Sunday, November 18, 2012

Union Not The Bad Guy In Hostess Debacle

By now you've probably heard that Hostess bakeries have asked a bankruptcy judge to let them liquidate their assets and go out of business. The company is trying to frame the argument that the union its workers belong to is the cause of their troubles -- and far too many in the media seem to have accepted that and are spreading it as truth. But it is not true.

This is not the first time that Hostess has been in bankruptcy. They declared it back in 2004. At that time, the union stepped up and accepted huge cuts in pay and benefits -- about $110 million dollars worth of them. If that money had been put back into the business, it might have been saved -- but it wasn't. It went into the pockets of the Wall Street equity and hedge funds that now controlled the company, and those firms continued to make the company borrow money to give themselves even more profits.

By 2011, the company was even worse off (thanks to the Wall Street looting), and they demanded the union give them even more concessions. The union refused, noting that company executives had received huge pay raises at the same time they were demanding more cuts in pay and benefits from union workers (the CEO received a salary increase from $750,000 to $2,550,000 a year, and other executives got equally outrageous raises).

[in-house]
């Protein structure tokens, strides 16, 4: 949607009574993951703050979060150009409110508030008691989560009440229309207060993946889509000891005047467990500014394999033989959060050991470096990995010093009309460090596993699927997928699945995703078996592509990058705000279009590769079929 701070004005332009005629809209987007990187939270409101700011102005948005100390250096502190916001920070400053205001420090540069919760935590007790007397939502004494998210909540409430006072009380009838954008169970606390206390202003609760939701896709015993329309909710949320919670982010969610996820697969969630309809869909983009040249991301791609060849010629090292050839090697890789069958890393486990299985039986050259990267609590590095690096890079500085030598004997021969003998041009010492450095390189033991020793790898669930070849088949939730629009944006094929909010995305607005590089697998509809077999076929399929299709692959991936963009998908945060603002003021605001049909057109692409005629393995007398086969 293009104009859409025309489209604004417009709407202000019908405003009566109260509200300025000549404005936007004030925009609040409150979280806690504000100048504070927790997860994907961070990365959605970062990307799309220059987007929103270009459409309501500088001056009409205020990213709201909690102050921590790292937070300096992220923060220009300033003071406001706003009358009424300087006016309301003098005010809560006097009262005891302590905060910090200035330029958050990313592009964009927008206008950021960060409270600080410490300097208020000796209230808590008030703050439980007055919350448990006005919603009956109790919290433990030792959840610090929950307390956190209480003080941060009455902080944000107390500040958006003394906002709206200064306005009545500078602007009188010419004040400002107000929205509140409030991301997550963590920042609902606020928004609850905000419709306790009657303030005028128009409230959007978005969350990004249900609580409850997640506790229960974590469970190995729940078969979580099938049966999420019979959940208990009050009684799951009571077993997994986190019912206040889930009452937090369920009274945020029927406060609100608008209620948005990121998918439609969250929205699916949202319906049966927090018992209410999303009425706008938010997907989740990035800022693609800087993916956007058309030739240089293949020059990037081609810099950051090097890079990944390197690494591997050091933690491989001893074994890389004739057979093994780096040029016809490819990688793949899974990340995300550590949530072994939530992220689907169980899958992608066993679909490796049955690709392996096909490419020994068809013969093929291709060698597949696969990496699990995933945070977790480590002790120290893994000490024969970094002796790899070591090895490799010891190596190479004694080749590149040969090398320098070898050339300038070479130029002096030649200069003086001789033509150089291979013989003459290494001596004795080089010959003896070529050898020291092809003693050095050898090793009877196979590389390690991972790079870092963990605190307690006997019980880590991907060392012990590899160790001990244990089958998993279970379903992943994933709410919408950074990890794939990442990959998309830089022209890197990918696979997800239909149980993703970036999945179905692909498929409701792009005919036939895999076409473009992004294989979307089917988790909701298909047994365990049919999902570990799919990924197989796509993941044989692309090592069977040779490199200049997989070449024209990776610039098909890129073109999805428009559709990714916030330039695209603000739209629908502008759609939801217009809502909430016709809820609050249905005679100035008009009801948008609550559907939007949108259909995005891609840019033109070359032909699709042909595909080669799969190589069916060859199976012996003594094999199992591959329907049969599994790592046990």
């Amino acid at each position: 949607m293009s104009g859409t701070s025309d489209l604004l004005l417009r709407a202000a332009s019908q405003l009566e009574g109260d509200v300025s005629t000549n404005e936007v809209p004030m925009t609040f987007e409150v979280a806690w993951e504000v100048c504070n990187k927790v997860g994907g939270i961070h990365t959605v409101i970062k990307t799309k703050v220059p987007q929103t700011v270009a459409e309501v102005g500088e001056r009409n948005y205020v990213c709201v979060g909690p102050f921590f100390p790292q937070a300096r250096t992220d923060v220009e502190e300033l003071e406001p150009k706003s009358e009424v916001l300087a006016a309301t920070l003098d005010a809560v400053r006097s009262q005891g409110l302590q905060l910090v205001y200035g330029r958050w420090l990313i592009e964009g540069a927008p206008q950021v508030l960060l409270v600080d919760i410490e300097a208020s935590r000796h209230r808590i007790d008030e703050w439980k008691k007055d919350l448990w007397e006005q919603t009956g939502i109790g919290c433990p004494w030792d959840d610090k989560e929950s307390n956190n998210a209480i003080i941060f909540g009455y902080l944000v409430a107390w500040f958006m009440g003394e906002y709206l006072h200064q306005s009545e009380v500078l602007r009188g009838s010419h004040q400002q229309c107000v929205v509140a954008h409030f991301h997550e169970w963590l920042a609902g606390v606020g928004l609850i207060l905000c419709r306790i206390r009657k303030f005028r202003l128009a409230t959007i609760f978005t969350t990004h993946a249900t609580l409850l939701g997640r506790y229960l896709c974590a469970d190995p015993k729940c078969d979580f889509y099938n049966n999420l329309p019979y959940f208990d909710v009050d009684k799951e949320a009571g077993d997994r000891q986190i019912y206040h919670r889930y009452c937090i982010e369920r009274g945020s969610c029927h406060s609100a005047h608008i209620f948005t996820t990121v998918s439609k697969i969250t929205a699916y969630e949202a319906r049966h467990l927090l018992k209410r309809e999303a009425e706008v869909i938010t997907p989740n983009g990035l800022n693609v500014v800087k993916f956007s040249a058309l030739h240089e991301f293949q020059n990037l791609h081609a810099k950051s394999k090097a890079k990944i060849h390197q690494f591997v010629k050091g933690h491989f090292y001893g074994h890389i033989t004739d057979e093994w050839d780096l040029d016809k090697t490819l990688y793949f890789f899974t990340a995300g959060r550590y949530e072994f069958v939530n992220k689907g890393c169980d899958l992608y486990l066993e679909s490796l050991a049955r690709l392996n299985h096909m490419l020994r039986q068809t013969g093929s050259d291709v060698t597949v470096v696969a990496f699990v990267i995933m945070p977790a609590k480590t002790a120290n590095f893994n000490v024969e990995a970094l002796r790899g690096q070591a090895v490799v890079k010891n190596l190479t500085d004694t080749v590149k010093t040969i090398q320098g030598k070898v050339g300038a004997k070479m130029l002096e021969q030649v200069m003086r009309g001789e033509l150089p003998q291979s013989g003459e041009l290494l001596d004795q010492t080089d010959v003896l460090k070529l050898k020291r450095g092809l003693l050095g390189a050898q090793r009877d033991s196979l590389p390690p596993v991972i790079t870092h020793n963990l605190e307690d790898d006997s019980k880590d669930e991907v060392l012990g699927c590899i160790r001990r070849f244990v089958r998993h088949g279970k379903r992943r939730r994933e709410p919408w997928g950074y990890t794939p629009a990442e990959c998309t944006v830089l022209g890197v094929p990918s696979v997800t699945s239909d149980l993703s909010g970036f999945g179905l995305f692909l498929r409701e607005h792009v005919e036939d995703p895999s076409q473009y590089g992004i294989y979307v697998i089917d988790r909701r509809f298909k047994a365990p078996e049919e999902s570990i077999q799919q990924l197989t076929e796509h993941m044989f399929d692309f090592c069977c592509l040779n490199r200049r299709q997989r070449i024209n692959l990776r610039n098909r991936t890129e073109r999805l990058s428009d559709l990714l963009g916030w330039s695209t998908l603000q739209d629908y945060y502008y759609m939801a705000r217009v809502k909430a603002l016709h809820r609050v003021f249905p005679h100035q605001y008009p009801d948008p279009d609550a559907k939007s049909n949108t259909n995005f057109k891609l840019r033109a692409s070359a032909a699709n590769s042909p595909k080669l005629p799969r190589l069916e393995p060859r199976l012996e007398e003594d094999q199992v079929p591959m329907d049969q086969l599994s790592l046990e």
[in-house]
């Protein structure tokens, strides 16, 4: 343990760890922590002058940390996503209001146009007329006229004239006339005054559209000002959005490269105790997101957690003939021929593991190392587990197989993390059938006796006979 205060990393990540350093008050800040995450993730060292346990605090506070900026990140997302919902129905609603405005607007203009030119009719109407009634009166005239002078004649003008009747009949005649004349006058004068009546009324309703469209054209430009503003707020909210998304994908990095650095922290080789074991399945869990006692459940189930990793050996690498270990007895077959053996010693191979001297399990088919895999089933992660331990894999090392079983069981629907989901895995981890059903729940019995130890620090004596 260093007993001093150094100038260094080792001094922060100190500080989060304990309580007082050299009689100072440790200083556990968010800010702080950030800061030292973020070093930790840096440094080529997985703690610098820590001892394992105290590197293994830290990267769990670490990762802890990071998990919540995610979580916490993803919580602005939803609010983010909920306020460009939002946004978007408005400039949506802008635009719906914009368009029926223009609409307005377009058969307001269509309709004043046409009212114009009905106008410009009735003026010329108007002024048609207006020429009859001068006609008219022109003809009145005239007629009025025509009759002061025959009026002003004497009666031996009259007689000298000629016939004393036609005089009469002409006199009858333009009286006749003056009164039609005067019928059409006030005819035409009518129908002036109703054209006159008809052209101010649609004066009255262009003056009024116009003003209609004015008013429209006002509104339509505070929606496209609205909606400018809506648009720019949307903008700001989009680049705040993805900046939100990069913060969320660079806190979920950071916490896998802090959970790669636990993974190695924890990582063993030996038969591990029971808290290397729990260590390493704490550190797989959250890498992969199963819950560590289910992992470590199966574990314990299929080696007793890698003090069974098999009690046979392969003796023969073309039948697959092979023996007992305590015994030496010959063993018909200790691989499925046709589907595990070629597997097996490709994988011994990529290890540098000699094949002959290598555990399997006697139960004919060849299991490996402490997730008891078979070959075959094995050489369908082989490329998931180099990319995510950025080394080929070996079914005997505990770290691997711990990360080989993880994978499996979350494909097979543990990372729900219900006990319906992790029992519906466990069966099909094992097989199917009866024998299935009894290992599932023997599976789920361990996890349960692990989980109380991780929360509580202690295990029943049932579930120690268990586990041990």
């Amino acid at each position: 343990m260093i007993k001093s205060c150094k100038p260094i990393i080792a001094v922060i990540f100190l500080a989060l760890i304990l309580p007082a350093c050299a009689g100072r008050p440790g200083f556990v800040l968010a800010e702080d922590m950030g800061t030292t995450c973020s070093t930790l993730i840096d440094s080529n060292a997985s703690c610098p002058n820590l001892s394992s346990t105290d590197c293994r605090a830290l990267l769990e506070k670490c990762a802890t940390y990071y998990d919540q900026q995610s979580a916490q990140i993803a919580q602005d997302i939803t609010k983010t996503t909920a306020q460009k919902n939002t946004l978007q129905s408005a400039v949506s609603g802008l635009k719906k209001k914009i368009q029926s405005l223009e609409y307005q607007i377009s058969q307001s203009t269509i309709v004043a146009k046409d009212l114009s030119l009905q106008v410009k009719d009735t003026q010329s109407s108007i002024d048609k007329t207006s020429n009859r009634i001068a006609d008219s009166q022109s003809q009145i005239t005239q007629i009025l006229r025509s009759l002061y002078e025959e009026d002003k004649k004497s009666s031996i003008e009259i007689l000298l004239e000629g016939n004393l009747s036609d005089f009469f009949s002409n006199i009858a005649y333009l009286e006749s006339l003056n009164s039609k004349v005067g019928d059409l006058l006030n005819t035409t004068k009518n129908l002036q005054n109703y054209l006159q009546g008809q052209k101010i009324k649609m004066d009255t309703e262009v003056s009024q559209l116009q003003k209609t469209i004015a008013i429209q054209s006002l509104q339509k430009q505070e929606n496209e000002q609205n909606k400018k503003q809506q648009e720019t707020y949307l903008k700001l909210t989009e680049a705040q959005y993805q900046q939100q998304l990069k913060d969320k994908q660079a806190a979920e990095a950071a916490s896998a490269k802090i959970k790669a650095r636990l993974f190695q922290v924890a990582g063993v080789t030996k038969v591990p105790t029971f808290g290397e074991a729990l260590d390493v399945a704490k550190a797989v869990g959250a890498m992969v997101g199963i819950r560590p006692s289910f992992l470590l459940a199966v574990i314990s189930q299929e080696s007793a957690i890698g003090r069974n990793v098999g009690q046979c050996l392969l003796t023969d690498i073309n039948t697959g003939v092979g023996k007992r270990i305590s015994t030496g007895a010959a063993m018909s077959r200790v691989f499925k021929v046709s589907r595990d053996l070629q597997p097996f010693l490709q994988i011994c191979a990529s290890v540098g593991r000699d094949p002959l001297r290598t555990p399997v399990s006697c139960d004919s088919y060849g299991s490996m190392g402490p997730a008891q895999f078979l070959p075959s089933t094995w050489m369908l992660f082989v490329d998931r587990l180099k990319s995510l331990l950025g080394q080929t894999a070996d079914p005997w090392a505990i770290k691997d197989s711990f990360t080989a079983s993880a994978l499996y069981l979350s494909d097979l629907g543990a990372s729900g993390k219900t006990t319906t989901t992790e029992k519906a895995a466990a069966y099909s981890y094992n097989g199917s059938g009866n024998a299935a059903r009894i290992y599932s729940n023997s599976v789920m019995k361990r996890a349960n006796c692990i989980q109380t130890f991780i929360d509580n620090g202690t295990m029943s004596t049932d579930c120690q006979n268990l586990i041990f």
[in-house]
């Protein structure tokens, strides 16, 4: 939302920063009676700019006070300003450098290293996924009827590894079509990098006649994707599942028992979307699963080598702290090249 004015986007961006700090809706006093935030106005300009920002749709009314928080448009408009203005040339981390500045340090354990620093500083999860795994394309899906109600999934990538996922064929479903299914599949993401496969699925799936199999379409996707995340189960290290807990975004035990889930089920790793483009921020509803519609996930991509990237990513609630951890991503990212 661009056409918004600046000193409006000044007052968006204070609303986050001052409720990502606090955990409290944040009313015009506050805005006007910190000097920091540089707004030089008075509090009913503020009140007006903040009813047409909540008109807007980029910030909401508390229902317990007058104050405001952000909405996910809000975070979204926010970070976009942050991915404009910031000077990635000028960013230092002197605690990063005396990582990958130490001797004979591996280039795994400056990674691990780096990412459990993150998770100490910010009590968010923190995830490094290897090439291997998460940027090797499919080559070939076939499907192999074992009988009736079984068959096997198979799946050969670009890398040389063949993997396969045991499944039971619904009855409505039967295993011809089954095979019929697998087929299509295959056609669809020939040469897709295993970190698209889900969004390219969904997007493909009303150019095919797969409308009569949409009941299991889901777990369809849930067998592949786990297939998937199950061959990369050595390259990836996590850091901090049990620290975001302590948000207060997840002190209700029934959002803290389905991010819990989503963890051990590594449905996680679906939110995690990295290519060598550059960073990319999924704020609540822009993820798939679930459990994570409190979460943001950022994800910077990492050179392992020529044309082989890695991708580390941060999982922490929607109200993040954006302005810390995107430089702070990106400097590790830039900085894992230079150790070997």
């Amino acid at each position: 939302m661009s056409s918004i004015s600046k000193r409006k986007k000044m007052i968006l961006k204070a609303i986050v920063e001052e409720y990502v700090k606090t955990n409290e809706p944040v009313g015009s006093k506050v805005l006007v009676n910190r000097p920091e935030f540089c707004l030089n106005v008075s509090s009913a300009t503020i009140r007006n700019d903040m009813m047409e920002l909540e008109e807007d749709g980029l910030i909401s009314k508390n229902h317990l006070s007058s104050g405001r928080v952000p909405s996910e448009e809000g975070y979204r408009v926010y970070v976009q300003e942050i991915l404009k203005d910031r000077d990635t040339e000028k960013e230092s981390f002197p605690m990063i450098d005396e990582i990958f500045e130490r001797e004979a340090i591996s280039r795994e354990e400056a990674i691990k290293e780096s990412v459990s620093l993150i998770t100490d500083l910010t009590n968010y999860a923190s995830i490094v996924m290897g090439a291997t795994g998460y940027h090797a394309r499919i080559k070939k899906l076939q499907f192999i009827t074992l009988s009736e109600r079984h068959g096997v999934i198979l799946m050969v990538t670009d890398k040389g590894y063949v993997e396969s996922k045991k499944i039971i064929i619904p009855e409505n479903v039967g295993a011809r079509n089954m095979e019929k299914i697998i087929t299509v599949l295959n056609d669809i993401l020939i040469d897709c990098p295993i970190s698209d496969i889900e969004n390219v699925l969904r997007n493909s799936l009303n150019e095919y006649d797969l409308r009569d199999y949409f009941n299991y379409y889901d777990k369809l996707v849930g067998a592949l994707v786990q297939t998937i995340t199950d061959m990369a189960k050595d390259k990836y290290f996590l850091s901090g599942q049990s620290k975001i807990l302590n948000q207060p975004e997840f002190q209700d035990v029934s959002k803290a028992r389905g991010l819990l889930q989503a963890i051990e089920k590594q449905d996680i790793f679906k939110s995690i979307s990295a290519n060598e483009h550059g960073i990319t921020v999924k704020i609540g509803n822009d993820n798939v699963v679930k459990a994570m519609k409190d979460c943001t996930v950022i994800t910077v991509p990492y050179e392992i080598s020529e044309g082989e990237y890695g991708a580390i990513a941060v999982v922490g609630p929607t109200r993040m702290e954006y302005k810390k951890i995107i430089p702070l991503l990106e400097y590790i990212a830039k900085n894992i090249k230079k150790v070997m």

The truth is that the Wall Street equity and hedge funds walk away from this having made millions in profits. Even creditors will probably do OK, because they'll get paid back from proceeds gained by selling the company's secret recipes and physical assets. The real losers in this greed raid from Wall Street are the union workers. They have lost their jobs. All they got was the blame (even though it was not their fault).

1 comment:

  1. In 2004 your piece indicates "money not reinvested in company." At that point company was losing more than $100 million per year and investment was not the issue; offsetting losses was the issue. Cutting costs automatically offsets losses, which is why management reduces wages or makes layoffs. The fact that reductions in wages woer "not reinvested" is a meaningless statement.

    Unions did not kill the company and neither did management. What killed the company was a dramatically declining market for the products it manufactured and sold. The writeups quotes huge numbers of Twinkies and such, but does not put them in context (of course). Sales of their products across the board were plummeting and they were having to cut prices dramatically to keep them from declining even faster.

    Management asked for more wage cuts in order to allow the business to hang on a little longer. Unions said no. Don't blame either side. This was a failed business, with a failure caused by changing times. It had no more chance of continuing than a factory selling steam engines to the railroads.

    Big business is not always the bad guy. Who is going to employ all of those people if the oil companies that you hate so much go out of business? Who is going to pay the health care bills if you do away with insurance companies that you so despise?

    And, once again, I will show you more than a dozen new businesses in San Diego that would never have gotten started, and three new medicines developed by those startups that would never have reached FDA approval, if it were not for those evil and rapacious "vulture capitalists" that you are so quick to blame for every failure.


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